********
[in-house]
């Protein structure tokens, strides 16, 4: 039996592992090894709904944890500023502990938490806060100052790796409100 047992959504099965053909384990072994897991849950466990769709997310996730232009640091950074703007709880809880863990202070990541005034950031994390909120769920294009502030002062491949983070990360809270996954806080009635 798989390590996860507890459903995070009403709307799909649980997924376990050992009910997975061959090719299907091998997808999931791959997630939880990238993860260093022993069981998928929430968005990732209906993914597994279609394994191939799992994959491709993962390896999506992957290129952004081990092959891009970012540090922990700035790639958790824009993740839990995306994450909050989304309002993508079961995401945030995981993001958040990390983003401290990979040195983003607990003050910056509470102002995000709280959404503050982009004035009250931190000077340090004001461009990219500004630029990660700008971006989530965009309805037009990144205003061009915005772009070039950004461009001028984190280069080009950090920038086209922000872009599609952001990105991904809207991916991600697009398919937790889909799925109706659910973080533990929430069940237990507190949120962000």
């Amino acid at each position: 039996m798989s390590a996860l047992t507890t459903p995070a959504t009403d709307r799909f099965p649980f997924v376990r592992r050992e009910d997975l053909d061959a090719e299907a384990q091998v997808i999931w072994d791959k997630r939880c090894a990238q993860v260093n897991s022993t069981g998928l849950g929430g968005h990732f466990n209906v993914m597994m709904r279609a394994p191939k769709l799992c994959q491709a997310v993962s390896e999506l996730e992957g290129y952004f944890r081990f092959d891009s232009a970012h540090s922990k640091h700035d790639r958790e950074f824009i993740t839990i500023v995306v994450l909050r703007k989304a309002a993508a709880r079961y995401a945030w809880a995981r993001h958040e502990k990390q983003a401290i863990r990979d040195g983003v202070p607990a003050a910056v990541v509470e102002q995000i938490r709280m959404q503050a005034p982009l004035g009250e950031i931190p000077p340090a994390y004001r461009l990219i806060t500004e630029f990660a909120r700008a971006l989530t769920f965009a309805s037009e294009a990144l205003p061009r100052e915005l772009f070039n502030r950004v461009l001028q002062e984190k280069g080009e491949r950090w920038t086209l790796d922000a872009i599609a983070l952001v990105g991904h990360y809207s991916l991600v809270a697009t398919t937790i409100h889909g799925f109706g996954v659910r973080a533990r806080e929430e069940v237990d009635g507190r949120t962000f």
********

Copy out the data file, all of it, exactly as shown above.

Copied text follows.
[in-house]
């Protein structure tokens, strides 16, 4: 039996592992090894709904944890500023502990938490806060100052790796409100 047992959504099965053909384990072994897991849950466990769709997310996730232009640091950074703007709880809880863990202070990541005034950031994390909120769920294009502030002062491949983070990360809270996954806080009635 798989390590996860507890459903995070009403709307799909649980997924376990050992009910997975061959090719299907091998997808999931791959997630939880990238993860260093022993069981998928929430968005990732209906993914597994279609394994191939799992994959491709993962390896999506992957290129952004081990092959891009970012540090922990700035790639958790824009993740839990995306994450909050989304309002993508079961995401945030995981993001958040990390983003401290990979040195983003607990003050910056509470102002995000709280959404503050982009004035009250931190000077340090004001461009990219500004630029990660700008971006989530965009309805037009990144205003061009915005772009070039950004461009001028984190280069080009950090920038086209922000872009599609952001990105991904809207991916991600697009398919937790889909799925109706659910973080533990929430069940237990507190949120962000």
């Amino acid at each position: 039996m798989s390590a996860l047992t507890t459903p995070a959504t009403d709307r799909f099965p649980f997924v376990r592992r050992e009910d997975l053909d061959a090719e299907a384990q091998v997808i999931w072994d791959k997630r939880c090894a990238q993860v260093n897991s022993t069981g998928l849950g929430g968005h990732f466990n209906v993914m597994m709904r279609a394994p191939k769709l799992c994959q491709a997310v993962s390896e999506l996730e992957g290129y952004f944890r081990f092959d891009s232009a970012h540090s922990k640091h700035d790639r958790e950074f824009i993740t839990i500023v995306v994450l909050r703007k989304a309002a993508a709880r079961y995401a945030w809880a995981r993001h958040e502990k990390q983003a401290i863990r990979d040195g983003v202070p607990a003050a910056v990541v509470e102002q995000i938490r709280m959404q503050a005034p982009l004035g009250e950031i931190p000077p340090a994390y004001r461009l990219i806060t500004e630029f990660a909120r700008a971006l989530t769920f965009a309805s037009e294009a990144l205003p061009r100052e915005l772009f070039n502030r950004v461009l001028q002062e984190k280069g080009e491949r950090w920038t086209l790796d922000a872009i599609a983070l952001v990105g991904h990360y809207s991916l991600v809270a697009t398919t937790i409100h889909g799925f109706g996954v659910r973080a533990r806080e929430e069940v237990d009635g507190r949120t962000f």